Feb 292020

First published in: The Times Click here to view a map for this walk in a new window
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Bonfires crackled in the gardens of Little Berkhamsted, everyone’s dream of an English village. White weather-boarded houses faced the immaculately kept cricket field, and dog walkers greeted each other with the easy manner of people at home and content.

Hertfordshire lays under brisk grey skies, the countryside folded in on itself in the quiet stillness of a long winter. Golf balls clicked and hummed over the greens of Essendon Country Club. In the oak woods the wind lifted last year’s brittle brown leaves and brought a faint whiff of damp bark and rain-softened earth.

At Essendon the flint-built Church of St Mary carried a wall plaque recording the events of 3 September 1916, when bombs jettisoned from a Zeppelin airship demolished the east end of the church and killed the village blacksmith’s two daughters. Hertfordshire was not as safe as it might have seemed – searchlight batteries ringed the villages, handy targets for enemy bombs.

In the church hall, morning coffee was on the go. We were allowed a glimpse of the church’s singular treasure, kept under lock and key – an 18th-century Wedgwood font of black basaltware, one of only five in existence, rich in decorative swags and flourishes. When Richard Green of Essendon emigrated to Australia in 1880 he asked for the font, by then no longer in use, to be sent to him Down Under. It never reached him; the parishioners of Essendon were too poor to raise the price of freighting such a delicate object to the other side of the world.

There was blue sky over Backhouse Wood, and a gleam of icy blue in the splashy ruts of the byway that ran south along the valley of the Essendon Brook. Lime green lambs tails danced in the hazel branches along the way. Tiny spear-blades of dog’s mercury were beginning to push up under the trees. Hardly the call of spring, but a whisper of it hung in the air like a tentative promise.

Fieldfares stood tall in the paddocks at Warrenwood Manor, their slate grey heads raised, checking us for menace. The namesake trees of Hornbeam Lane lined its banks, their limbs silver and green in the low afternoon sun. Snowdrops drooped their heads in clumps pearled with raindrops retained from the last shower of the morning.

Hornbeam Lane gave way to Cucumber Lane. A partridge went whining off explosively, low over a field of crinkly beet leaves, making us jump and laugh as we turned for home.

Near Epping Green an ancient Dalmatian limped up and thrust its spotted body against my legs for a pat. At the walk’s end in Little Berkhamsted I found a souvenir of the dog, a clutch of white hairs embedded in the mud that I brushed from my trousers at the door of the Five Horseshoes Inn.

Start: Five Horseshoes, Little Berkhamsted, Herts SG13 8LY (OS ref TL 292078)

Getting there: Bus – 308, 380 (Hertford-Cuffley).
Road – Little Berkhamsted is signed off B158 between Essendon and Brookman’s Park (M25 Jct 24; A1000 towards Hatfield).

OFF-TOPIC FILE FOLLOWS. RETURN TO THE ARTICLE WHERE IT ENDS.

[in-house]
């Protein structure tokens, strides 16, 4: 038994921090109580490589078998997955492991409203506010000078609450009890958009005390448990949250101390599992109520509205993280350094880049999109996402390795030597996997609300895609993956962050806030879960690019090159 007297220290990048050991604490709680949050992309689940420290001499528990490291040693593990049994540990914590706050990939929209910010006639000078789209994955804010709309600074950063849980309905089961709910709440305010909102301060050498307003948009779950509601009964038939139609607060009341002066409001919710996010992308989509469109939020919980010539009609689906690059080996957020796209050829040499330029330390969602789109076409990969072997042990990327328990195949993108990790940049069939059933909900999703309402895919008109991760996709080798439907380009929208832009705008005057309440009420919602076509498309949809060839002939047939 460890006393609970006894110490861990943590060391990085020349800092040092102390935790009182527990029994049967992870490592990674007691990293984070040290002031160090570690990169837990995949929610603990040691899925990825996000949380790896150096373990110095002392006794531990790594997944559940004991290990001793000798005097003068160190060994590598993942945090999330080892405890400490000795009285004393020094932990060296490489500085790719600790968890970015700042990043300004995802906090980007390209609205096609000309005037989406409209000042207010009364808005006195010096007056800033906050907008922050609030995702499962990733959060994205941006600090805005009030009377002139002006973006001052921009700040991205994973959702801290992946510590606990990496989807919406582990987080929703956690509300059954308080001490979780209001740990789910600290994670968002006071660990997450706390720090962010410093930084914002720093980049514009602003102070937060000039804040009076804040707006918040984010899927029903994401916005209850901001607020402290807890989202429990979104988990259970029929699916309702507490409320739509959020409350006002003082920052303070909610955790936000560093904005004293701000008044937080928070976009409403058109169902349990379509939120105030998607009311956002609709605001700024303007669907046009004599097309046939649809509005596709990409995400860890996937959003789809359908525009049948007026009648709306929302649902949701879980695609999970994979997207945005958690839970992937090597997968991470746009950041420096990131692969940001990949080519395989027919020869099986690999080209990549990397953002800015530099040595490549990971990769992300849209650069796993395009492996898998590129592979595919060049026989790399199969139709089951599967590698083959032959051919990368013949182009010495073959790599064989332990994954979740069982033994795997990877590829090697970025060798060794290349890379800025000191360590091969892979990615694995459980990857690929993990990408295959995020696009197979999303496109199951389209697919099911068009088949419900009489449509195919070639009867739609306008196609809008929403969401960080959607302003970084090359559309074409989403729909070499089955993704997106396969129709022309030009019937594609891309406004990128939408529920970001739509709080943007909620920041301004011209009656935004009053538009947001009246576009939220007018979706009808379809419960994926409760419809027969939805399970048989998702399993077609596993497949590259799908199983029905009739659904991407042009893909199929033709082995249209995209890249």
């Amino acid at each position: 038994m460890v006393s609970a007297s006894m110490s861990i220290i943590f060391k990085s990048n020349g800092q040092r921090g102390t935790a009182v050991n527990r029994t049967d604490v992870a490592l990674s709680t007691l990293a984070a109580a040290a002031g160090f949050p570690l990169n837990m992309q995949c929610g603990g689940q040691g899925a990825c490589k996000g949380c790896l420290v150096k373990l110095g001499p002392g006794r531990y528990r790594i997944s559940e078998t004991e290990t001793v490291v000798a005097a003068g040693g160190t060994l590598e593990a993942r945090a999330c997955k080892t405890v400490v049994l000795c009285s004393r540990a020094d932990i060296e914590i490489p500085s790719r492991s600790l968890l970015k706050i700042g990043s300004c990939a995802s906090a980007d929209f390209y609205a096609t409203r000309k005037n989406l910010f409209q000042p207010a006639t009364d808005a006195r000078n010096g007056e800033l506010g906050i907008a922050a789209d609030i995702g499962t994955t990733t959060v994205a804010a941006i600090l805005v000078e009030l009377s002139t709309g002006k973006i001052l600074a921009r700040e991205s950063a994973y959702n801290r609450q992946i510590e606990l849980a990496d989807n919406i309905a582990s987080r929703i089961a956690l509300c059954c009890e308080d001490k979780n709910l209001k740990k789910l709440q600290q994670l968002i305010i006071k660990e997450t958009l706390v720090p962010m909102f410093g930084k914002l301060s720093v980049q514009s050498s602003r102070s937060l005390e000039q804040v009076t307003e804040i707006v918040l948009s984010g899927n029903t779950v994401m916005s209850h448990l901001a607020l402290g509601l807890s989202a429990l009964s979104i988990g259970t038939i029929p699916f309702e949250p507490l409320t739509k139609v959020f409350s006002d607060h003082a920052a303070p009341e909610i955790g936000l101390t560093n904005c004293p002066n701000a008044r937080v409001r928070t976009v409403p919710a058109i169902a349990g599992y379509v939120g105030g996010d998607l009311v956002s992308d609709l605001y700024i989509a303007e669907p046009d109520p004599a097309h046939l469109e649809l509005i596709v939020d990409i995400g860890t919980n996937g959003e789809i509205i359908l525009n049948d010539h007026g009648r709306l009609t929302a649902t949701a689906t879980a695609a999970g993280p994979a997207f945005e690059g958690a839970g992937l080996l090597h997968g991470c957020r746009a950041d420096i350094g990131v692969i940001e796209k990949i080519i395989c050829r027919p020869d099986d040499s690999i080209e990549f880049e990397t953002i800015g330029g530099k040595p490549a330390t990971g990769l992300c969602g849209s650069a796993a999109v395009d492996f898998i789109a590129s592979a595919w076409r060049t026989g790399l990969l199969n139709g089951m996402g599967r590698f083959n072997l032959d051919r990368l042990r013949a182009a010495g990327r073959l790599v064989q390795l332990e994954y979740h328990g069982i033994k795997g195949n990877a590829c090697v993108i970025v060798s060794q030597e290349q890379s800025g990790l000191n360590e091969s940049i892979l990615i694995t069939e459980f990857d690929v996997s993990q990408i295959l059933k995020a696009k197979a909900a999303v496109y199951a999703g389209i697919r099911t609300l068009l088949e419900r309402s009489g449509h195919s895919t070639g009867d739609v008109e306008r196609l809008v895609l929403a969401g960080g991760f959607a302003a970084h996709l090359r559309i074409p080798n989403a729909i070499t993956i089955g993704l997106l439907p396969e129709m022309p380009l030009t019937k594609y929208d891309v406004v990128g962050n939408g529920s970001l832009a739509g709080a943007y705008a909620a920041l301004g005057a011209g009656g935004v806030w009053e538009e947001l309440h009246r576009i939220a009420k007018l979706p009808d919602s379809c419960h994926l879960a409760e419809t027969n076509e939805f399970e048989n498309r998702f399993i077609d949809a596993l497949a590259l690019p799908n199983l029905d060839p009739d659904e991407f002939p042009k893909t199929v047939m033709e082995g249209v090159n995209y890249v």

Walk (7¾ miles, easy but muddy, OS Explorer 182): From Five Horseshoes, cross road, down right side of cricket field (‘Epping Green’, ‘Hertfordshire Way/HW). At kissing gate, right to road (290077). Left; in 100m, right (‘Danes farm’); fork right up drive. In ½ mile descend from woods to crossing of drives by two black-and-white houses (283084), left (HW). Dogleg right round golf clubhouse (281084); up path with lake on right. At top of slope fork right by wooden fence; at road, left (276086) up School Lane to cross B158 in Essendon (275086).

Right; in 75m, fork left; left through churchyard. Path from west end of church to gate into field (273088). Left; follow yellow arrows/YA across fields to turn right along HW (273085). In 400m cross Essendon Brook (269083); on up field edge (HW). At top, at T-junction (267083), left along ‘Byway’ (red arrow), soon marked HW. In 500m fork left off Byway (267078, HW) for nearly 1 mile to cross B158 (270068).

On (‘Warrenwood Farm’) along HW (‘Hornbeam Lane’) for nearly 1 mile. At Cucumber Lane, right (281060), at Tyler’s Causeway road, left (285058). In 100m, right (fingerpost) on HW; in ¾ mile, opposite house no 79 at New Park Farm (295052), left off HW (fingerpost). North for 900m to Tyler’s Causeway (294061).

Left along road; in 100m, right up laneway. In 200m, enter 2nd field; in 200m, right through hedge (293065, YA). At road in Epping Green, left (‘Bridleway 22, Berkhamsted Lane’). In 200m, at entrance on left to Woodcock Lodge, ahead along rutted lane. In 150m keep ahead (not right) at fork (292070, blue arrow). In ½ mile, right up cricket field to Five Horseshoes.

Lunch: Five Horseshoes, Little Berkhamsted (01707-875055, chefandbrewer.com)

Accommodation: Baker Arms, Bayford SG13 8PX (01992-511235, bakerarmsbayford.co.uk)

Info: Hertford TIC (01992-584322); visitengland.com; satmap.com; ramblers.org.uk

 Posted by at 03:40

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